The second you get asked out on a date your brain goes into "Dating mode". It starts to automatically determine your clothes, shoes, hairstyle, and how late should you be. Is 15 minutes fashionably late or just late? After your appearance hides anything you would not want a prospective future husband/wife to know early on, and you have absorbed all the advice the wisdom internet articles have to offer (oh the irony?!), you are set to go.

Bear through the vacuum metaphor

Now imagine if you are buying a vacuum. The advertisement declared the vacuum was efficient, long-lasting, and there was no chance of it malfunctioning.

At first, the vacuum was holding up to its expectations and was as it seemed. It was perfect. However, after a few months, there were some problems. The vacuum was not always fast, it released dust on occasion, or refused to even turn on without a couple of tries. The vacuum was not perfect after all.

This is exactly what most people do on dates. You put on a mask and expect for them to like you for who you are, not the flawless advertisement you just presented to them. By putting on a mask, I do not mean you alter your entire personality and pretend to be a spy that has saved the world at least 3 times; I mean that you hide the real you until you feel comfortable enough to express it.

At first, you do not want to reveal your true sense of humor because it can be considered stupid; you do not want to say your fears, insecurities, and ambitions because they might judge you for them; you do not want to show your real you because it is easier to get rejected for someone you are not, rather them not accepting the face behind the mask.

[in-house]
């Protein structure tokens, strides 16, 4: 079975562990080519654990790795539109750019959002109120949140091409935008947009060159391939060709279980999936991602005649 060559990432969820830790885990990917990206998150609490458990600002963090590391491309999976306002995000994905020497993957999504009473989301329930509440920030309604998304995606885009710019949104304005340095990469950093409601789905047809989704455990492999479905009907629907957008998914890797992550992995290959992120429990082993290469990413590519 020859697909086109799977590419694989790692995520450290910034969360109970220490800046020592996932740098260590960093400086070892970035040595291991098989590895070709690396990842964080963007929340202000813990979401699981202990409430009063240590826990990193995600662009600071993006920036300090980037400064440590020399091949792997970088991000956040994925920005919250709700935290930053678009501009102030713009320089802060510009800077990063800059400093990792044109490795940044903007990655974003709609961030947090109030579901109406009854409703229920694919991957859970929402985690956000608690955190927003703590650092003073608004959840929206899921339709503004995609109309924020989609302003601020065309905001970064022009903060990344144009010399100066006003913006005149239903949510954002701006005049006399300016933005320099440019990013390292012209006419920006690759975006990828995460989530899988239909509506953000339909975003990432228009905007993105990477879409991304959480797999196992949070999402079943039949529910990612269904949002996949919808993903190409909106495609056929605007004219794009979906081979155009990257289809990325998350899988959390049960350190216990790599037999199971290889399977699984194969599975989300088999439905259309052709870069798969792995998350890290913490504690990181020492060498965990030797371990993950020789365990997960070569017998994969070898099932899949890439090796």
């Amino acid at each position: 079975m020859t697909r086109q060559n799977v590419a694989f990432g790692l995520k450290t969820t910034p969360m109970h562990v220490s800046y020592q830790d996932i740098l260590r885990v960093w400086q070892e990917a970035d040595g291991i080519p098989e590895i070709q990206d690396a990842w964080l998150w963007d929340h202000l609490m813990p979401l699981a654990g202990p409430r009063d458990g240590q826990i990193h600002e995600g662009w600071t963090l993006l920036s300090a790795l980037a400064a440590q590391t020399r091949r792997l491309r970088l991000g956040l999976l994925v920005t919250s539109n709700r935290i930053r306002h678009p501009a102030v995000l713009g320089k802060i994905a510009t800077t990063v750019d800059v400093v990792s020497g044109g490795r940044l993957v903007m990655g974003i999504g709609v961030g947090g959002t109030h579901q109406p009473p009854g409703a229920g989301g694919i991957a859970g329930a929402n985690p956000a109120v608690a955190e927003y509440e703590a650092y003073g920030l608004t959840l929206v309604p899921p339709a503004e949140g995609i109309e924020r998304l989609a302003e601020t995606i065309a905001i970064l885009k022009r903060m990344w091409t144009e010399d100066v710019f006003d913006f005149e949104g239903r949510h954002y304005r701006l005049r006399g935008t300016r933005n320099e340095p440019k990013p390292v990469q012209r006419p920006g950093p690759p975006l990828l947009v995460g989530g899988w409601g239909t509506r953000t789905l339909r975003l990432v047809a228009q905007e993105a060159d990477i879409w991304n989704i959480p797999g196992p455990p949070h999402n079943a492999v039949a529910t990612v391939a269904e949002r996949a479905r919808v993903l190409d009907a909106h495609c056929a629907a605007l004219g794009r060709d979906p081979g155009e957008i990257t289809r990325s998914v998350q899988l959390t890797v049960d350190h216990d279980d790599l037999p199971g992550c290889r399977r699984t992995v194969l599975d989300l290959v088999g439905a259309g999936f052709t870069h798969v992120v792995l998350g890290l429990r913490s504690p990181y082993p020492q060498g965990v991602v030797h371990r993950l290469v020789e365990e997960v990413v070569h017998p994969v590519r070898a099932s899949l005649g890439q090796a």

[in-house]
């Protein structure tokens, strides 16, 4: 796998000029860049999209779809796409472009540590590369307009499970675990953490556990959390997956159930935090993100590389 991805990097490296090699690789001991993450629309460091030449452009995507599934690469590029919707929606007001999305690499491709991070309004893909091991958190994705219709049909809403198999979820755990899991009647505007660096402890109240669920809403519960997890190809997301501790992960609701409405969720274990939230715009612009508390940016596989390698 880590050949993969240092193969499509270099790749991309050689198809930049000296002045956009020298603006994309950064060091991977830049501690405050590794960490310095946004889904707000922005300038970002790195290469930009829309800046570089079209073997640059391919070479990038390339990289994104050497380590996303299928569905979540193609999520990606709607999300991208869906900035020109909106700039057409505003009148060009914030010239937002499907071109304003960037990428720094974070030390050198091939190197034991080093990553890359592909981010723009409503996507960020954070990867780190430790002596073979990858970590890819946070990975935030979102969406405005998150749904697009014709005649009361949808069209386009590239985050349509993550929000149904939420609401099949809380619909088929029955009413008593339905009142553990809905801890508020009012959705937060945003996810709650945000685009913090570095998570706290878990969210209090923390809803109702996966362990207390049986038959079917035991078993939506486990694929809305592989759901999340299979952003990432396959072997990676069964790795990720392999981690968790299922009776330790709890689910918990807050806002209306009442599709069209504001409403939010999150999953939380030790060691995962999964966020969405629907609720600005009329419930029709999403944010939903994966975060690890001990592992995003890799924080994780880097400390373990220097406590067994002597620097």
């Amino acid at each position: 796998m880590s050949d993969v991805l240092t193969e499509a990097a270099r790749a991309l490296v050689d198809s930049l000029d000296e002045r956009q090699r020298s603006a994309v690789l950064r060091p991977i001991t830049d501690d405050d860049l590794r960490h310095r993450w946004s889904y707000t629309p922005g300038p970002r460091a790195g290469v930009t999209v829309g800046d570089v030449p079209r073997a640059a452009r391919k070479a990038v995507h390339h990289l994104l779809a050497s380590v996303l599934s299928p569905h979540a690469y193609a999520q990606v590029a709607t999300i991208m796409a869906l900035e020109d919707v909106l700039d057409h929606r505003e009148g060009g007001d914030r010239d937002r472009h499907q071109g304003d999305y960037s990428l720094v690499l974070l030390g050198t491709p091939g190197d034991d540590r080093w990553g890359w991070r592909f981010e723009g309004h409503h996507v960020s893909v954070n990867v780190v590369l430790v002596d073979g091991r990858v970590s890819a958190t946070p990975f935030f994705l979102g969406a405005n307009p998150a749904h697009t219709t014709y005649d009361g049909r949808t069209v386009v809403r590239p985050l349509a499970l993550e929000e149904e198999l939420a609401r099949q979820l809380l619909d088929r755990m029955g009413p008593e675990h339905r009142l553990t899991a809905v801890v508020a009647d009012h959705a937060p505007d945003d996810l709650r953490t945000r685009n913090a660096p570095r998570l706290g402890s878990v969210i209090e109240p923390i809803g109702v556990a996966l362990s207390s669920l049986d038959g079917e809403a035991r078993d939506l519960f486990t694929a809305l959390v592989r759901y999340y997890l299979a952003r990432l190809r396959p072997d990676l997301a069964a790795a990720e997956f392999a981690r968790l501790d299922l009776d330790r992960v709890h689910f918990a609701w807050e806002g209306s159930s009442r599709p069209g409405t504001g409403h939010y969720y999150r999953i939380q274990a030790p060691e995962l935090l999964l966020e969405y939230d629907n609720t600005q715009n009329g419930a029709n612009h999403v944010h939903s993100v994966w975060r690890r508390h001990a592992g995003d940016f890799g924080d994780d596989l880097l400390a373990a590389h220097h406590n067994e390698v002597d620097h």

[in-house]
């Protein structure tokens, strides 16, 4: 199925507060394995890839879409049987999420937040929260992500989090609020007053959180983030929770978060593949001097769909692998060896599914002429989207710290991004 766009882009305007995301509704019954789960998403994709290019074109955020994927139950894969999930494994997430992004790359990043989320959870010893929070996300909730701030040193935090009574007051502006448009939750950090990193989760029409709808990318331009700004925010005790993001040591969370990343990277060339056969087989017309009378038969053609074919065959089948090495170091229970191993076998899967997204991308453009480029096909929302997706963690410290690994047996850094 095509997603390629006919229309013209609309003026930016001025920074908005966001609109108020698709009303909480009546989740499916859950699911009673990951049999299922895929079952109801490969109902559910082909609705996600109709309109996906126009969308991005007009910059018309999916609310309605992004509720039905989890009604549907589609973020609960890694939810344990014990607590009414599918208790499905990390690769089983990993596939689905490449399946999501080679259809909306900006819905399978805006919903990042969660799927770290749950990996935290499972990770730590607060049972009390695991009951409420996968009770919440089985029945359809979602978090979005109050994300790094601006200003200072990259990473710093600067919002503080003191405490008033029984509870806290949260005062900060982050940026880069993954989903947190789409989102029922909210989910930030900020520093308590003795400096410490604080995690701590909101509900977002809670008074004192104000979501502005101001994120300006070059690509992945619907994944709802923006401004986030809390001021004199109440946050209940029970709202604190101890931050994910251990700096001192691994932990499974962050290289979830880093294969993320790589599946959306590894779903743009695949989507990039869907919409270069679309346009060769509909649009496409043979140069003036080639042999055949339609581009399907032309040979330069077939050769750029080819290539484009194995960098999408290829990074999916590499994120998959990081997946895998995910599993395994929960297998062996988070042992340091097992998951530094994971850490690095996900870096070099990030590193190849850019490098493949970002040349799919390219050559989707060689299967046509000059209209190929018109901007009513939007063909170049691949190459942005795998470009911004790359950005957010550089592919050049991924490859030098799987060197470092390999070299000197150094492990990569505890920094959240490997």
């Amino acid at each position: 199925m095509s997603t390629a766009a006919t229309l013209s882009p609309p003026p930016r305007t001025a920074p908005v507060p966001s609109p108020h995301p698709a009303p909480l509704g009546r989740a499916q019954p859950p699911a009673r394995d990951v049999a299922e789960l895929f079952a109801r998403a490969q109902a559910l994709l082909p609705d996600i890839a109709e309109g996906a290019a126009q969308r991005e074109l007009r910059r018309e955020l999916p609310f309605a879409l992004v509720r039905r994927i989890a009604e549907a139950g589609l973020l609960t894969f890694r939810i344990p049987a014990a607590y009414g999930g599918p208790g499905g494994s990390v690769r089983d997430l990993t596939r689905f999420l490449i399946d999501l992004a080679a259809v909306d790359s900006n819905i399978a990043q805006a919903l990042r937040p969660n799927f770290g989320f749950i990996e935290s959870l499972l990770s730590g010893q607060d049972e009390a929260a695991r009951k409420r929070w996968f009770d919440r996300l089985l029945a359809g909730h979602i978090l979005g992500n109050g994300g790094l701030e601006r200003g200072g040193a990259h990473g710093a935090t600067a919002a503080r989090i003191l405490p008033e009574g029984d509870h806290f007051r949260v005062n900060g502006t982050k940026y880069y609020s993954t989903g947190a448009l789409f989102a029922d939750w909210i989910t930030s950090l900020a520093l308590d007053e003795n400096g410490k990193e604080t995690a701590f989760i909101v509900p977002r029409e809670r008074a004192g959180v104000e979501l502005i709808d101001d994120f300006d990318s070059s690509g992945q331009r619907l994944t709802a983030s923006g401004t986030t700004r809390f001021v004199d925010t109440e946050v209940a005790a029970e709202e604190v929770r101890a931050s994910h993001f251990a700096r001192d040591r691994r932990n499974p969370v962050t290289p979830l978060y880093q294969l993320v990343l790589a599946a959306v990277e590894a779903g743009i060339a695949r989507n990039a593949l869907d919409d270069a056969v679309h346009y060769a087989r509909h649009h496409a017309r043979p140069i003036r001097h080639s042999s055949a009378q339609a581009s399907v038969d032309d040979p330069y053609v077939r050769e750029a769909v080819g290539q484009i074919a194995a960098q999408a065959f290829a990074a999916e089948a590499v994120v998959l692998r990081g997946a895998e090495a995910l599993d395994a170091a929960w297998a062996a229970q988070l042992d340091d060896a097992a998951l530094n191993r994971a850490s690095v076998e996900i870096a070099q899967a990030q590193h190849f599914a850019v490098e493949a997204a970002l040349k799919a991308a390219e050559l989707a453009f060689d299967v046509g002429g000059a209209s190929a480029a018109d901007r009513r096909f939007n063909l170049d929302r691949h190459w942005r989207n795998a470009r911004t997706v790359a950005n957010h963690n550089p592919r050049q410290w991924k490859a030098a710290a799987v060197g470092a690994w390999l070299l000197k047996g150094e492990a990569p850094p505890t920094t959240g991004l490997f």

Advertising versus The Truth

Let's for a moment, go along with the advertising strategy. This method will get you through the first weeks of dating, even through the first months of the relationship, but wouldn't it be exhausting to pretend for 6 months you like climbing when you are more of an "indoor activities" kind of person?

We create an image of ourselves with no apparent flaws, bad habits, or characteristics that can be considered unpleasant in any way, and we are surprised when people turn out to be not who they claimed to.

We tend to start revealing the things we would never admit in a first date, later on during the relationship by justifying it with the previous absence of comfort.

However, it is not pleasant to discover that your apparent aloof date needs to be texted back immediately due to her need for constant attention. Or when the couple activities you do start to seem boring and a drag because both partners lied about their preferences to seem more interesting. Under any circumstance it is not normal to reveal secrets, deep fears, or one's worst qualities; however, one should not tell white lies either.

The reason why this happens is to impress one's date. A first date is treated as an interview, where lying at the right amount on your resume will get you the vacant job position. Actually, it might, but the problem will arise if you intend to keep it. A lot of long-term Relationships dissolve in the end because the couple decided it was okay to reveal their contrasting opinions and flaws gradually until they became too much to handle.

One should not have to pretend to be a fan of the fine arts, more casual than they really are, or restrained in all directions in order no to scare off the other partner. Dating is about finding someone, whose company will be very difficult to live without someday, and not about proudly claiming you were on seven dates within a week. You might be saddened by the reduced amount of second dates, but will maybe be grateful for the thousands of dates with that special someone. With that special someone that liked you for you, and not the advertisement you claimed to be.

It is easy to be swooned over those perfect love stories that even celebrities might have; however, we should accept the reality that since we are not perfect, we should not expect others to be perfect either.